Surviving a Festival whilst Living with a Mental Health Problem

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I love music festivals. To me, a good festival is other worldly, where you can get lost in the music and the atmosphere. With a mental health condition though, the very idea of attending can feel overwhelming, and a daunting task. I’ve put together a survival list that should not only allow you to cope, but also have a fun and memorable time.

Research festivals Finding a festival that suits your music tastes is important, but also one that allows you to feel secure in the environment around you. For instance, there may be a festival in your local town, so you don’t have to camp (and the added benefit of being able to shower in your own home)! Festivals all have they’re unique vibe, so it’s a good idea to look into what the general atmosphere is like before booking tickets.

Get plenty of sleep For me, a lack of sleep is a major trigger for my mental illness. If I miss out on sleep for a couple of days it can cause a bout of depression or mania. Regular, good quality sleep for any mental health problem is vital. Take some earplugs with you to drown out noise, and don’t feel pressured to stay up all night; if you need to sleep it will make the next few days much more enjoyable.

Take time out Festivals are loud and in your face. They’re full of excitable people, strangers and the unexpected. You don’t need to be partying every single second of the weekend. Not everyone likes to admit it, but none of us can be on the go constantly. Instead plan what you want to see and add to that times when you can take it easy. Whether that’s sitting watching the world go by, or going back to your tent for a breather.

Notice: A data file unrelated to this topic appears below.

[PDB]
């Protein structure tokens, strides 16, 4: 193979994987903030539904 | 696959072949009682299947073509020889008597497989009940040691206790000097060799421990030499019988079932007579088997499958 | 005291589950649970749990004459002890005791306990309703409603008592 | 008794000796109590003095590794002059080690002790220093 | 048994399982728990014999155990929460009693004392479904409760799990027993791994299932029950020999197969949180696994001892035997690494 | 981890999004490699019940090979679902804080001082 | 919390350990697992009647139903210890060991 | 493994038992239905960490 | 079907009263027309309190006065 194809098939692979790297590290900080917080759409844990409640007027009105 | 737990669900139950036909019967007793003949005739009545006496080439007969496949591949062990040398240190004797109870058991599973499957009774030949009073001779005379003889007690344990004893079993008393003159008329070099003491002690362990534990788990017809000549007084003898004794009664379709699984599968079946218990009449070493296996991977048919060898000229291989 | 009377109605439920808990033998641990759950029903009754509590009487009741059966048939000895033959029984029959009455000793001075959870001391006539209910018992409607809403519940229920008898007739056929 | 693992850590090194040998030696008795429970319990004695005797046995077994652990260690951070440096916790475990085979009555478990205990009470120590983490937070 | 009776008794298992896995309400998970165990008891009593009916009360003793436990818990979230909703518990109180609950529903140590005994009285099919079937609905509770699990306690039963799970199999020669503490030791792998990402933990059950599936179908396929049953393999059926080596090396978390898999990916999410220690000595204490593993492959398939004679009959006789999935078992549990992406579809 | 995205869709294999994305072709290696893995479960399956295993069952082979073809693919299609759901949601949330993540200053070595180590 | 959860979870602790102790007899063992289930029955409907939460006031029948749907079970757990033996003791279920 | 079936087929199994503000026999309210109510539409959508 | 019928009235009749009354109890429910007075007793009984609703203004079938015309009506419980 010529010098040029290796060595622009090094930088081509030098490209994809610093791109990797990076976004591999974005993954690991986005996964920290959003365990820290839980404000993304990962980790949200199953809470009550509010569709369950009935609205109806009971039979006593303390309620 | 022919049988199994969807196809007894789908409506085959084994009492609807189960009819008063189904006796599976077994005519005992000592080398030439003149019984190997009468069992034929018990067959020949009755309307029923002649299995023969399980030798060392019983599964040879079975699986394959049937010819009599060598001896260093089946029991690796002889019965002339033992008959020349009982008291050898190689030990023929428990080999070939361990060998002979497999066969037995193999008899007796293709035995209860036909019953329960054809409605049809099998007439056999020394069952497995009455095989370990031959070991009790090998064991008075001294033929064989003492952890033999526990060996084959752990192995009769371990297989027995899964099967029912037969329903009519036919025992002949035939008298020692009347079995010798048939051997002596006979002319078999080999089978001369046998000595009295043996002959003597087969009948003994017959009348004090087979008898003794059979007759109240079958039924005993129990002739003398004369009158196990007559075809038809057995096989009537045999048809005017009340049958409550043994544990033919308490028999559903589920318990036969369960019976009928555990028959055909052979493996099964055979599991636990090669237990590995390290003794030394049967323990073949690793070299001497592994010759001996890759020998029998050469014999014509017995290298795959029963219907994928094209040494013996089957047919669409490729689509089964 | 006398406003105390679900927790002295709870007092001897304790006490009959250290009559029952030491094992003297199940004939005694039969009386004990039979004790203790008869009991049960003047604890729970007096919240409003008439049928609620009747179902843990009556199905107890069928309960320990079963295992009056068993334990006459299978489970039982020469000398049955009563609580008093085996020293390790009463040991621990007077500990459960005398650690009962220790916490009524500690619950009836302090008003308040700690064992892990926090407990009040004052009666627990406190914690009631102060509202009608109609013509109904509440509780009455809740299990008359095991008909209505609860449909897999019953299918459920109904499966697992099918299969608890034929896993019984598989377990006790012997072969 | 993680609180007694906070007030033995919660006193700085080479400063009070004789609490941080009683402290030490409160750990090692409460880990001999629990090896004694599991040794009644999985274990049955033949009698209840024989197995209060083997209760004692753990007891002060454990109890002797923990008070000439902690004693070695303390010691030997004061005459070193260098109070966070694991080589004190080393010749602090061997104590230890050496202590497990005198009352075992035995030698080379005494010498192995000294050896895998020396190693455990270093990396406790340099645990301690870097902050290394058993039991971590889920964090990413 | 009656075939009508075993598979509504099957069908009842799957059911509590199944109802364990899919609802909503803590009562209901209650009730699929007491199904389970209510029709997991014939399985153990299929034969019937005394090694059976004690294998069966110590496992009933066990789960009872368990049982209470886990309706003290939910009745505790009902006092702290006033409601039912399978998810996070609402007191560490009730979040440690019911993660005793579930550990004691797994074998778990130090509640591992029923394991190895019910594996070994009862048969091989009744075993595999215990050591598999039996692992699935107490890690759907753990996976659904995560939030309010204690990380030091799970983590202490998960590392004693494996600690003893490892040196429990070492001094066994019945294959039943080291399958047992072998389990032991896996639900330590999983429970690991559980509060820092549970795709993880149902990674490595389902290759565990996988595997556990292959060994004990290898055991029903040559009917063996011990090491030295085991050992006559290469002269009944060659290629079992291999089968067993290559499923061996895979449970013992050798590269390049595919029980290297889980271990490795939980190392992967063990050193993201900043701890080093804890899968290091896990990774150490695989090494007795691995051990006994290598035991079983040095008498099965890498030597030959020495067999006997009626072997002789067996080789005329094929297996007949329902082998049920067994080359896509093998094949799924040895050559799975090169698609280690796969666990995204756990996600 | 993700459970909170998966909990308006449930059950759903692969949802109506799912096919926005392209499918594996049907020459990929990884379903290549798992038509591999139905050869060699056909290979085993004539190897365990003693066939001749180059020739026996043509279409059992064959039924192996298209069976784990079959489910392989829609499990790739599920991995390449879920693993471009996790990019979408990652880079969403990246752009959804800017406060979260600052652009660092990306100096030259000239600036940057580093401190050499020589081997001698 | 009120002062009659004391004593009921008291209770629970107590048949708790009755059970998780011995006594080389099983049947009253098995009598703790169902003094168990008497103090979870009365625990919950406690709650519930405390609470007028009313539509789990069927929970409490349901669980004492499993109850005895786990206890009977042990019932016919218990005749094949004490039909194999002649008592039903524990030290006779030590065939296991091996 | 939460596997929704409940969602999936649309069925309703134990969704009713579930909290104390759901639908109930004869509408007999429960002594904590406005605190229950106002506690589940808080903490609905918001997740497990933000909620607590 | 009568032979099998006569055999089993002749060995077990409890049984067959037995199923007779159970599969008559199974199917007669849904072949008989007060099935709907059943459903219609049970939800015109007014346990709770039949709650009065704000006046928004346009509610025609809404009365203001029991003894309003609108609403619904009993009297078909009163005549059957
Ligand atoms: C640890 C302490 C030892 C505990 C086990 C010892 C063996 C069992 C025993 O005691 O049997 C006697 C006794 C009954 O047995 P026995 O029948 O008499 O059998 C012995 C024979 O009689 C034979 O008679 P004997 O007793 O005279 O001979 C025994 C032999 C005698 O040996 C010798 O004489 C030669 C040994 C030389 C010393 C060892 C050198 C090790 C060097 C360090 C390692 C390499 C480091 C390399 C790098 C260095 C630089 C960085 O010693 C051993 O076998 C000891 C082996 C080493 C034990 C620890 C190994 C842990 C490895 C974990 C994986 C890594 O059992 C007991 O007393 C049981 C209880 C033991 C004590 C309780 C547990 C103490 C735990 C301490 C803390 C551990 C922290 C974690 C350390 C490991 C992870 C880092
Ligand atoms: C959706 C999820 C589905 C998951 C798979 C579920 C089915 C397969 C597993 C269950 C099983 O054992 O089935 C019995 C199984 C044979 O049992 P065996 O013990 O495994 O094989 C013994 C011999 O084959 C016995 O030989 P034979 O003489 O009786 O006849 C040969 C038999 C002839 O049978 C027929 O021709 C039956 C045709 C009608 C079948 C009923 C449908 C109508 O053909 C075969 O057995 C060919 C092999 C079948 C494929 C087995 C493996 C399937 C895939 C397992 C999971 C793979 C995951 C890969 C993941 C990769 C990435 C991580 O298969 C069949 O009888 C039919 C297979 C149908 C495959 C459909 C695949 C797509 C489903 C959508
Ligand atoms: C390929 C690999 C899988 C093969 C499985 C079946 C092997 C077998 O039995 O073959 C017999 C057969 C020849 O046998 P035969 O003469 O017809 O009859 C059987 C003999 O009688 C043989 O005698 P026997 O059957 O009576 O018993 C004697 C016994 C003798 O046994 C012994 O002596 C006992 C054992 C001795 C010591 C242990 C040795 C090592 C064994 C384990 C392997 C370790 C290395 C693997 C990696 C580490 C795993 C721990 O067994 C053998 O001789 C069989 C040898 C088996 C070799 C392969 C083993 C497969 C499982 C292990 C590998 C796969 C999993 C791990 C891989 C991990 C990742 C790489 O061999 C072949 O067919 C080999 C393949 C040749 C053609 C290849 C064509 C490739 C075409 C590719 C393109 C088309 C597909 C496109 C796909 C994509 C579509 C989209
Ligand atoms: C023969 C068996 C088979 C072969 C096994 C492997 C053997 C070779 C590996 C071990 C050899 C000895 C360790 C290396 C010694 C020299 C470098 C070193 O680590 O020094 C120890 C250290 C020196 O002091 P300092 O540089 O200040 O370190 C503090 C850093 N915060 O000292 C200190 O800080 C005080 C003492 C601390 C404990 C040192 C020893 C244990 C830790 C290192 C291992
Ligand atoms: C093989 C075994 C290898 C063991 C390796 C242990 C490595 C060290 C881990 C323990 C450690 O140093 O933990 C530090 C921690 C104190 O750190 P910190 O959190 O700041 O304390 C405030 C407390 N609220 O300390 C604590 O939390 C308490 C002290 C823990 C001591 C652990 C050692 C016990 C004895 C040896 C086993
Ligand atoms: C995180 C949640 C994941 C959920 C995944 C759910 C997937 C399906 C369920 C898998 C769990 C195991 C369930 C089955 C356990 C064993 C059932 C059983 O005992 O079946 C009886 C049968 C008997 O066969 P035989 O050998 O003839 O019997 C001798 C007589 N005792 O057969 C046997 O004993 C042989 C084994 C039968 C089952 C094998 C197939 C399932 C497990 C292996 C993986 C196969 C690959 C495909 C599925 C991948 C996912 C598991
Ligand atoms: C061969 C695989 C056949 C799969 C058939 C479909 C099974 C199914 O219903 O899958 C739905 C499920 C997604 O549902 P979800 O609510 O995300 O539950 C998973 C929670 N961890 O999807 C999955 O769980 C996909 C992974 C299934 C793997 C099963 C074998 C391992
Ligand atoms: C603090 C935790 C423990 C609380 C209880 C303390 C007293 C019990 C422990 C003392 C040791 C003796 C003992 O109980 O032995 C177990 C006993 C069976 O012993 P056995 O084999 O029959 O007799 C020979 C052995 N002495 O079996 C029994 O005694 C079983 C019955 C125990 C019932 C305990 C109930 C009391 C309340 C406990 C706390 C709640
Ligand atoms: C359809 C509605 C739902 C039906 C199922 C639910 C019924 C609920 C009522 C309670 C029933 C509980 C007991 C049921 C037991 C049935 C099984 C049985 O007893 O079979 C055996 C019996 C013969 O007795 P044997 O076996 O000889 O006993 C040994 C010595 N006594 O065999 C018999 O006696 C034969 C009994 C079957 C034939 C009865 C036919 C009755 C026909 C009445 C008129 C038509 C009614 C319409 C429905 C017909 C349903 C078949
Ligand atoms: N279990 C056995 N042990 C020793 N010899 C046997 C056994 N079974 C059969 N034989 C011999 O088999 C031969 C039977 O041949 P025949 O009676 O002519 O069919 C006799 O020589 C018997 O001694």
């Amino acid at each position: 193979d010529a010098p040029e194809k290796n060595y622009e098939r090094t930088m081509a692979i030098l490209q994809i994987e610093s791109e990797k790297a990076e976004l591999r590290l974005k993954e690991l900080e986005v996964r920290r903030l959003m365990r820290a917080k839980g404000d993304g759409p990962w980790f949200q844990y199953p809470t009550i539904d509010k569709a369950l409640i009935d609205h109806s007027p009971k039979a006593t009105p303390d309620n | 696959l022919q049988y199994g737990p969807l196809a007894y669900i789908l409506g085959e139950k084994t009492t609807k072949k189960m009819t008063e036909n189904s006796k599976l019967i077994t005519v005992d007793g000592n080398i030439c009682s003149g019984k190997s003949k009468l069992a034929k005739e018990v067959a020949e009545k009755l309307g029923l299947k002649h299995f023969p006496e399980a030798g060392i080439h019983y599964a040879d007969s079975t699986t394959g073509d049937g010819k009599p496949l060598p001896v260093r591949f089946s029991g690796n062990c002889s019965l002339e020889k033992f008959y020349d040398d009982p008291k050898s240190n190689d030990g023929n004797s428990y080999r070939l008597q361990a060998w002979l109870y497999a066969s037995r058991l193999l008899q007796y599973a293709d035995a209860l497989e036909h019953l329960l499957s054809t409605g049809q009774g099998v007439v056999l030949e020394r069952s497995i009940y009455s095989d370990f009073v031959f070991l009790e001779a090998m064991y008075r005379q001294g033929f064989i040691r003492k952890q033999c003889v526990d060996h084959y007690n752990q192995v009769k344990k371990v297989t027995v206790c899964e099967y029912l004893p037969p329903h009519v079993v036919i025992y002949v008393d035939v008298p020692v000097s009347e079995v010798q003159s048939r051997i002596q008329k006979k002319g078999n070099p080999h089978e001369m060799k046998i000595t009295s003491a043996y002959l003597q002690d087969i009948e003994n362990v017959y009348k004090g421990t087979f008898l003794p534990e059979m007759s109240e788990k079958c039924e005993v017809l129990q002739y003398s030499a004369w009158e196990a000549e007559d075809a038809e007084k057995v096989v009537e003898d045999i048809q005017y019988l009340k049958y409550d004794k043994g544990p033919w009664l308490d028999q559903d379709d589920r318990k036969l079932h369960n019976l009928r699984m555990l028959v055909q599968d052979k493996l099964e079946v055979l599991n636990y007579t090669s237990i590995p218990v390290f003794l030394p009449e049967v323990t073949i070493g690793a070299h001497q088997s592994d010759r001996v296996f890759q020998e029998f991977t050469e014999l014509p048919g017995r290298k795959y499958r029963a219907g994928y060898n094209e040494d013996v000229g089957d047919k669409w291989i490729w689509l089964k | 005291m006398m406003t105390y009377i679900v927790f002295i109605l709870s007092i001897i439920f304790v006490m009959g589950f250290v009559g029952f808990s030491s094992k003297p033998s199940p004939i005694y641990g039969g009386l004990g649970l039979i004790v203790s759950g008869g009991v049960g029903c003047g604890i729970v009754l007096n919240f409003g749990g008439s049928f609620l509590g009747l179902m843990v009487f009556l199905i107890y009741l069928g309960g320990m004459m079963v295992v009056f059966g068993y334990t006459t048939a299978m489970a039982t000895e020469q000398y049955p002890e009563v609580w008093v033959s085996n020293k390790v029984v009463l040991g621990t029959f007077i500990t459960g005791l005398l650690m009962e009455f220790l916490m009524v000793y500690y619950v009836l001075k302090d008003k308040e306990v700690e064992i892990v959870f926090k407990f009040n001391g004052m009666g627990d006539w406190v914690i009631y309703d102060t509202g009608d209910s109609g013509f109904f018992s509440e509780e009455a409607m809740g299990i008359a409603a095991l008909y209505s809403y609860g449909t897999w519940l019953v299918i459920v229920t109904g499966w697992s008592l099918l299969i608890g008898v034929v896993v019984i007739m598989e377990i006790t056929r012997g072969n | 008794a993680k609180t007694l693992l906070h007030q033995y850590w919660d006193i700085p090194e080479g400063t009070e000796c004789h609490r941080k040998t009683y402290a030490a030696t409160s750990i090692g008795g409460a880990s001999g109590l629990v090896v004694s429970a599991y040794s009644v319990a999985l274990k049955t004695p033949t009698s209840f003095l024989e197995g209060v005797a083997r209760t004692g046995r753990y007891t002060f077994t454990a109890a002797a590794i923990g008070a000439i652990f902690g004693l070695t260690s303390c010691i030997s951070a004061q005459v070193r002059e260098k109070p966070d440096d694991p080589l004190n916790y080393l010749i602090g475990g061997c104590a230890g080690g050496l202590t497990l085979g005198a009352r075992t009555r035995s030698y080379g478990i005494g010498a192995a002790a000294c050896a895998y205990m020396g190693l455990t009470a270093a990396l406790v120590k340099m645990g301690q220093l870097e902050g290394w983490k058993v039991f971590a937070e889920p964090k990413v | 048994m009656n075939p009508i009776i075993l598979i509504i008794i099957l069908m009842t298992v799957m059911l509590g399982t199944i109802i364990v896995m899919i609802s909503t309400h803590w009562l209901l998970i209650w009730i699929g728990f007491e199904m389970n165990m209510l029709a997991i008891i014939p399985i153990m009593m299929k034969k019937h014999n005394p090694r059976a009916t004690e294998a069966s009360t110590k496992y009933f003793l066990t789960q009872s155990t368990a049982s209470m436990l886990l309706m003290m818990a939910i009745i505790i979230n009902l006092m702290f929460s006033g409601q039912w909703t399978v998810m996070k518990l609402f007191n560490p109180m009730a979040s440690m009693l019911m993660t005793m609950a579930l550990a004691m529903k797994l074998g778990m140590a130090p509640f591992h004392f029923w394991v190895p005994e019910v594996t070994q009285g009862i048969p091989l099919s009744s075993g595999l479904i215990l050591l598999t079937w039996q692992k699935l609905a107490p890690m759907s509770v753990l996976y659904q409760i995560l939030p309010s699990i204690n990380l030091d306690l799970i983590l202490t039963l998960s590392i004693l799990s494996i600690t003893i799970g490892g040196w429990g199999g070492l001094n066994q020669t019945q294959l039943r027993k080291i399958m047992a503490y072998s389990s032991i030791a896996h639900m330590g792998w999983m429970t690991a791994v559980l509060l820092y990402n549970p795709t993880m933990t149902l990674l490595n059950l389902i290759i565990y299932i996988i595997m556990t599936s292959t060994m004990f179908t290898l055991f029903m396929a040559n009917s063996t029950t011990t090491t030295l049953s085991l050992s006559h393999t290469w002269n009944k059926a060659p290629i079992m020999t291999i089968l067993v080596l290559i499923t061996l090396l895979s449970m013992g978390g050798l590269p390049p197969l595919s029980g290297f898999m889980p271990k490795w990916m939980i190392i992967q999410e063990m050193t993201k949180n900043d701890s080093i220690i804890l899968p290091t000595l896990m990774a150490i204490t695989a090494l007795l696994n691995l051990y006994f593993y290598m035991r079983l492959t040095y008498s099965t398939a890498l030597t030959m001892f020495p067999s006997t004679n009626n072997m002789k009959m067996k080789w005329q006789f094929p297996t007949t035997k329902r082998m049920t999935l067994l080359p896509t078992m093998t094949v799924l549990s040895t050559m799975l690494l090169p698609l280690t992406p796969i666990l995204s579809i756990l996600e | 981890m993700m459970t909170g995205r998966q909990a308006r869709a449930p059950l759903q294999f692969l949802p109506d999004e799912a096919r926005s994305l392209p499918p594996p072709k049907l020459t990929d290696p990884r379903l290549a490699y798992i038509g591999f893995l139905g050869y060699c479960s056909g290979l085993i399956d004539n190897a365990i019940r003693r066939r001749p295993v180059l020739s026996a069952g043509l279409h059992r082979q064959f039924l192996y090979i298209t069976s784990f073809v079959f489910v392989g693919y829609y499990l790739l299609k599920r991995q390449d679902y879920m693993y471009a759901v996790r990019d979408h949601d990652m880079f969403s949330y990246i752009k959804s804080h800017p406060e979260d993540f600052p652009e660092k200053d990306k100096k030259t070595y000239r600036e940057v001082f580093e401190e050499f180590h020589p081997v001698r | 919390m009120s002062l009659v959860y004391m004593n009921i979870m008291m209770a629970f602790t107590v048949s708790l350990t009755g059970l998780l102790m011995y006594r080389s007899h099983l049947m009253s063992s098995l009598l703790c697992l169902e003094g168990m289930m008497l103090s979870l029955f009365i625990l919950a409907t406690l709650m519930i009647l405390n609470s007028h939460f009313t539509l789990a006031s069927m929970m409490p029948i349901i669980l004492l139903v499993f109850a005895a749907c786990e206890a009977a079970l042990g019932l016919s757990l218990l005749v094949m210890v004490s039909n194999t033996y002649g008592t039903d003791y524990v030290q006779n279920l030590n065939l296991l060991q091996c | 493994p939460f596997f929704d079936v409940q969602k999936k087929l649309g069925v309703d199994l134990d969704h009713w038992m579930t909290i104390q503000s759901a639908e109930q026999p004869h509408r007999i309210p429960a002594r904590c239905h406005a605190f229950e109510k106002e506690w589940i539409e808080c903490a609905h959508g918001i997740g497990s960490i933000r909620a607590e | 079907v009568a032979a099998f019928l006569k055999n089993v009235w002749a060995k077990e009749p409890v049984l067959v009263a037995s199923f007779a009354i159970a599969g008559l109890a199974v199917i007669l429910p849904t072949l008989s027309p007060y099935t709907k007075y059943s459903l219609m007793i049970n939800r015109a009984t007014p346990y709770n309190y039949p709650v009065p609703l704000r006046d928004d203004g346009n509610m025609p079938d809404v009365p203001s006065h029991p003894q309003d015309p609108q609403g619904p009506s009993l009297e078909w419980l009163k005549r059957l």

Pack and take your medication It’s so important to not neglect your medications whilst at a festival. It’s easy to say, “Oh, I’ll take them later.” Put an alarm on your phone and take them when you normally would. A sudden withdrawal from medications can make you feel mentally and physically extremely unwell. Don’t be put off taking them with you. Your bag may be searched so take your prescription script with you to confirm these are your medications and for your use only.

Plan your day This will help you feel more secure and give structure to each day. It can be as loose or as itemised as you want it to be, we’re all different when it comes to planning! A plan will help you remember to take time out, and when to take your medications.

Go with a group This is good advice for anyone, mental health condition or not. A group is more fun, but also safer. If you lose friends at a festival, the likelihood is you’ll never be separated from everyone when you’re in a group, or for long. Make sure it’s with people you trust that understand you may find the weekend difficult. Chances are when you need to take time out or need a rest, someone else in the group will be feeling exactly the same way.

Tell someone if you’re struggling Bottling up that you’re finding things difficult can ruin a festival weekend. As I’ve already said, going with a like minded, caring group of people is the best option. There might only be a couple of people you feel you can confide in, so tell them before the festival that you may need some support at some point. If they’re true friends, they won’t mind sitting out the festival for awhile to be there for you.

Know your limits I mean this in terms of how much you can see and get involved in during the weekend, but also alcohol and other drugs. Being forced by others to do more, drink more, take more, is not ok. Think about what you are capable of and comfortable with before the festival starts. This isn’t an easy one, as personally it has taken me years to realise what my limits are, and stick to them.

I hope this post has been helpful, and feel free to add your own tips in the comments!

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